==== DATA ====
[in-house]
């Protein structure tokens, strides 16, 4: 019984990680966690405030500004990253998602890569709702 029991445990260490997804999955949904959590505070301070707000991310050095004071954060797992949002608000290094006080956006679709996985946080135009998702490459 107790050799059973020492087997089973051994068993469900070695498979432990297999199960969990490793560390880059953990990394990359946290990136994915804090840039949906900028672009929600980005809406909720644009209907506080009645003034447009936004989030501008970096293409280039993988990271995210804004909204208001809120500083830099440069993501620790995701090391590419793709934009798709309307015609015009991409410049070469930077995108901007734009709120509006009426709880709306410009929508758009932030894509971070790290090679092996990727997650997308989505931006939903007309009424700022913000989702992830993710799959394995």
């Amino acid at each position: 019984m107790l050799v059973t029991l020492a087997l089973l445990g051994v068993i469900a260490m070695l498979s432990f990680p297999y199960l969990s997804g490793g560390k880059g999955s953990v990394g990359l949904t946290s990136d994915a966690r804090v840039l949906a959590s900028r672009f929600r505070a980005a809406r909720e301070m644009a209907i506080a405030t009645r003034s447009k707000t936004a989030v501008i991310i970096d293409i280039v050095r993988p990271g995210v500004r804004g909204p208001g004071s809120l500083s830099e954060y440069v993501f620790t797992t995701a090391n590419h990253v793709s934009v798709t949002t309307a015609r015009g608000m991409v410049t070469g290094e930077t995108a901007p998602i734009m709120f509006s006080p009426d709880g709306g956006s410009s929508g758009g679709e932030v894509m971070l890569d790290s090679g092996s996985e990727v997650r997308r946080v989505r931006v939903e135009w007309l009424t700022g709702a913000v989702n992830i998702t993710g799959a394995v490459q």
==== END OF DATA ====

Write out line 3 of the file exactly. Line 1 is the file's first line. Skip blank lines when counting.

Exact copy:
């Amino acid at each position: 019984m107790l050799v059973t029991l020492a087997l089973l445990g051994v068993i469900a260490m070695l498979s432990f990680p297999y199960l969990s997804g490793g560390k880059g999955s953990v990394g990359l949904t946290s990136d994915a966690r804090v840039l949906a959590s900028r672009f929600r505070a980005a809406r909720e301070m644009a209907i506080a405030t009645r003034s447009k707000t936004a989030v501008i991310i970096d293409i280039v050095r993988p990271g995210v500004r804004g909204p208001g004071s809120l500083s830099e954060y440069v993501f620790t797992t995701a090391n590419h990253v793709s934009v798709t949002t309307a015609r015009g608000m991409v410049t070469g290094e930077t995108a901007p998602i734009m709120f509006s006080p009426d709880g709306g956006s410009s929508g758009g679709e932030v894509m971070l890569d790290s090679g092996s996985e990727v997650r997308r946080v989505r931006v939903e135009w007309l009424t700022g709702a913000v989702n992830i998702t993710g799959a394995v490459q």